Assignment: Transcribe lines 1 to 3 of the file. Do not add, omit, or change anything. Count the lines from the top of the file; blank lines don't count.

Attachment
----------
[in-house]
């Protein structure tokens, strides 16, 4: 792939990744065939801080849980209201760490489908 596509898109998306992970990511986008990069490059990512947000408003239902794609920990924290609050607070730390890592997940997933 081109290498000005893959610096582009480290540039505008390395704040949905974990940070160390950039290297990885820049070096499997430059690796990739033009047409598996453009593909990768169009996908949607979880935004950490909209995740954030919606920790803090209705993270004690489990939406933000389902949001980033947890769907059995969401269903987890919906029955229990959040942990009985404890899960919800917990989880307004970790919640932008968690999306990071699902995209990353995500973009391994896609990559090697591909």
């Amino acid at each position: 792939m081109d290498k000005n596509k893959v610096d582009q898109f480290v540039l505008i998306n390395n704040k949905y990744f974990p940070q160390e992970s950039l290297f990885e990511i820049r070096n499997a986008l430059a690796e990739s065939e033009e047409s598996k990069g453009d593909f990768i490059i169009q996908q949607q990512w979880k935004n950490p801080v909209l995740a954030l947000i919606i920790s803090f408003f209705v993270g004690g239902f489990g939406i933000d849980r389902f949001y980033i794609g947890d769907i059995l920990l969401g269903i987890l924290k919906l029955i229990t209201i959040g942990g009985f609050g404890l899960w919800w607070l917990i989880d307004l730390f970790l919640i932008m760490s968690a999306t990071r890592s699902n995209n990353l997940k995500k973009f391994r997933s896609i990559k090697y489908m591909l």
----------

[in-house]
């Protein structure tokens, strides 16, 4: 792939990744065939801080849980209201760490489908 596509898109998306992970990511986008990069490059990512947000408003239902794609920990924290609050607070730390890592997940997933 081109290498000005893959610096582009480290540039505008390395704040949905974990940070160390950039290297990885820049070096499997430059690796990739033009047409598996453009593909990768169009996908949607979880935004950490909209995740954030919606920790803090209705993270004690489990939406933000389902949001980033947890769907059995969401269903987890919906029955229990959040942990009985404890899960919800917990989880307004970790919640932008968690999306990071699902995209990353995500973009391994896609990559090697591909």
């Amino acid at each position: 792939m081109d290498k000005n596509k893959v610096d582009q898109f480290v540039l505008i998306n390395n704040k949905y990744f974990p940070q160390e992970s950039l290297f990885e990511i820049r070096n499997a986008l430059a690796e990739s065939e033009e047409s598996k990069g453009d593909f990768i490059i169009q996908q949607q990512w979880k935004n950490p801080v909209l995740a954030l947000i919606i920790s803090f408003f209705v993270g004690g239902f489990g939406i933000d849980r389902f949001y980033i794609g947890d769907i059995l920990l969401g269903i987890l924290k919906l029955i229990t209201i959040g942990g009985f609050g404890l899960w919800w607070l917990i989880d307004l730390f970790l919640i932008m760490s968690a999306t990071r890592s699902n995209n990353l997940k995500k973009f391994r997933s896609i990559k090697y489908m591909l």